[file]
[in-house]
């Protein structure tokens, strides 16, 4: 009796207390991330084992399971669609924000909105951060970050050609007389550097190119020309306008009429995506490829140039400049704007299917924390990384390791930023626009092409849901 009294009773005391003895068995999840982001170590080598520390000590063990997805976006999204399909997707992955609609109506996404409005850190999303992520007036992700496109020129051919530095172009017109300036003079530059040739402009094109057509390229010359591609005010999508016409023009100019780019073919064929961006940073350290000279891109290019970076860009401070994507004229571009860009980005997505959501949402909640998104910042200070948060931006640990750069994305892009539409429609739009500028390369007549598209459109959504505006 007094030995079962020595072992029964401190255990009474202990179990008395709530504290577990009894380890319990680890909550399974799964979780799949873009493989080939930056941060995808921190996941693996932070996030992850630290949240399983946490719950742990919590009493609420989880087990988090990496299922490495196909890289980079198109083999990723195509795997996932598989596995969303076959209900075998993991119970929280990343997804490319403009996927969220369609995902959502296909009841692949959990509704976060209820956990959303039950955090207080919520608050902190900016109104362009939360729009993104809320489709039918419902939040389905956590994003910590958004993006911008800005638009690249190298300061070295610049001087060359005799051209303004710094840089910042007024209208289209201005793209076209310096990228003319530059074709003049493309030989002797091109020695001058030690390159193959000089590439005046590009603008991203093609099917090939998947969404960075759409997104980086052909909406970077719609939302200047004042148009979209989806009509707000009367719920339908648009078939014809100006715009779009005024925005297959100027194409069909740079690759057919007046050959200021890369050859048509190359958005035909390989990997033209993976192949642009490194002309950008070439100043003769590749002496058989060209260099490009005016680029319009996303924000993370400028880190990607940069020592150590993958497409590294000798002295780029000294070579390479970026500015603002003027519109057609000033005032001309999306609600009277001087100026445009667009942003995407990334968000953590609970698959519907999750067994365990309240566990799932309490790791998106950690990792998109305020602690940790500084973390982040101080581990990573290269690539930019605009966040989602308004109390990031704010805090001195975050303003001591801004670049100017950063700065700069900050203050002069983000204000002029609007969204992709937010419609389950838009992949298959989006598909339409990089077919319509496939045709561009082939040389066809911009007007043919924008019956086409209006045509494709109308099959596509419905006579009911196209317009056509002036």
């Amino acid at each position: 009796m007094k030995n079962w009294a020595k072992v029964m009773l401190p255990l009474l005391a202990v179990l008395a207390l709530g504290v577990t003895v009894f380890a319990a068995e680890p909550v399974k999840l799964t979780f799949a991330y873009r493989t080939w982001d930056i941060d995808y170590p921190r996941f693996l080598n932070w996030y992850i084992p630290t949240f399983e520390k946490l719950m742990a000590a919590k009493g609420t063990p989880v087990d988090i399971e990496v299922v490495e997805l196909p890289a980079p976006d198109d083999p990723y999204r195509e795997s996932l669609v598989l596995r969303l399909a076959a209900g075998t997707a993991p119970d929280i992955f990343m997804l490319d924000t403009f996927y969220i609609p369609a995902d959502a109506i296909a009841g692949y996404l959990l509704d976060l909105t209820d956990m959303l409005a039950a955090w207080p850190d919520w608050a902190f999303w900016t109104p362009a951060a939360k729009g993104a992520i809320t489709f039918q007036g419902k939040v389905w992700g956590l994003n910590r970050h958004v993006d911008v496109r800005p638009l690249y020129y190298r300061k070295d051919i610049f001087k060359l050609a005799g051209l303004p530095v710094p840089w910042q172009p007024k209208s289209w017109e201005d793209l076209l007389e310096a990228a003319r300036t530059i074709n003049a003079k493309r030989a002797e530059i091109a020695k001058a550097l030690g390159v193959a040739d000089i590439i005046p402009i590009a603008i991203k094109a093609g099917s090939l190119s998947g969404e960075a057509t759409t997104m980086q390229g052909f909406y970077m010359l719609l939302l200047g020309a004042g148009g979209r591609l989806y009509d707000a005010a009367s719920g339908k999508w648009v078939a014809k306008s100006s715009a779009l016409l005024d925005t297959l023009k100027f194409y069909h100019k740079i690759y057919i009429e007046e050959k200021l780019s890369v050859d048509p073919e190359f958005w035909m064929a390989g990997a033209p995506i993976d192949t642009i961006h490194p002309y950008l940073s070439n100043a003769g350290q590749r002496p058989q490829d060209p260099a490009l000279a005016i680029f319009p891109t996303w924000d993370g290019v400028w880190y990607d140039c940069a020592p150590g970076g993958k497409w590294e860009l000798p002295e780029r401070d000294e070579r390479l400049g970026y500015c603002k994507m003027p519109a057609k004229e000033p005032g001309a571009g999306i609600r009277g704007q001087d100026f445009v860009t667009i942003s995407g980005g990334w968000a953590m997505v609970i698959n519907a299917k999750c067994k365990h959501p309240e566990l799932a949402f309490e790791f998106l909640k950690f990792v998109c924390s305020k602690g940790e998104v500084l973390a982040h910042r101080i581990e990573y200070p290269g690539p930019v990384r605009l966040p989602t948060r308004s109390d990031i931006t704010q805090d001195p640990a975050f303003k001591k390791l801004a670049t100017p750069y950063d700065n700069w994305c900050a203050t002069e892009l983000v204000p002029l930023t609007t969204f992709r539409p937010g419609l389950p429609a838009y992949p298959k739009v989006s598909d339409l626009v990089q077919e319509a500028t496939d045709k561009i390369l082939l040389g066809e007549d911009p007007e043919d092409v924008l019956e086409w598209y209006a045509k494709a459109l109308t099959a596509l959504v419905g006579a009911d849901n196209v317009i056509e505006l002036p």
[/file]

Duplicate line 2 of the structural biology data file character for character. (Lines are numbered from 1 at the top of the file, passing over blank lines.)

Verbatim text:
């Protein structure tokens, strides 16, 4: 009796207390991330084992399971669609924000909105951060970050050609007389550097190119020309306008009429995506490829140039400049704007299917924390990384390791930023626009092409849901 009294009773005391003895068995999840982001170590080598520390000590063990997805976006999204399909997707992955609609109506996404409005850190999303992520007036992700496109020129051919530095172009017109300036003079530059040739402009094109057509390229010359591609005010999508016409023009100019780019073919064929961006940073350290000279891109290019970076860009401070994507004229571009860009980005997505959501949402909640998104910042200070948060931006640990750069994305892009539409429609739009500028390369007549598209459109959504505006 007094030995079962020595072992029964401190255990009474202990179990008395709530504290577990009894380890319990680890909550399974799964979780799949873009493989080939930056941060995808921190996941693996932070996030992850630290949240399983946490719950742990919590009493609420989880087990988090990496299922490495196909890289980079198109083999990723195509795997996932598989596995969303076959209900075998993991119970929280990343997804490319403009996927969220369609995902959502296909009841692949959990509704976060209820956990959303039950955090207080919520608050902190900016109104362009939360729009993104809320489709039918419902939040389905956590994003910590958004993006911008800005638009690249190298300061070295610049001087060359005799051209303004710094840089910042007024209208289209201005793209076209310096990228003319530059074709003049493309030989002797091109020695001058030690390159193959000089590439005046590009603008991203093609099917090939998947969404960075759409997104980086052909909406970077719609939302200047004042148009979209989806009509707000009367719920339908648009078939014809100006715009779009005024925005297959100027194409069909740079690759057919007046050959200021890369050859048509190359958005035909390989990997033209993976192949642009490194002309950008070439100043003769590749002496058989060209260099490009005016680029319009996303924000993370400028880190990607940069020592150590993958497409590294000798002295780029000294070579390479970026500015603002003027519109057609000033005032001309999306609600009277001087100026445009667009942003995407990334968000953590609970698959519907999750067994365990309240566990799932309490790791998106950690990792998109305020602690940790500084973390982040101080581990990573290269690539930019605009966040989602308004109390990031704010805090001195975050303003001591801004670049100017950063700065700069900050203050002069983000204000002029609007969204992709937010419609389950838009992949298959989006598909339409990089077919319509496939045709561009082939040389066809911009007007043919924008019956086409209006045509494709109308099959596509419905006579009911196209317009056509002036």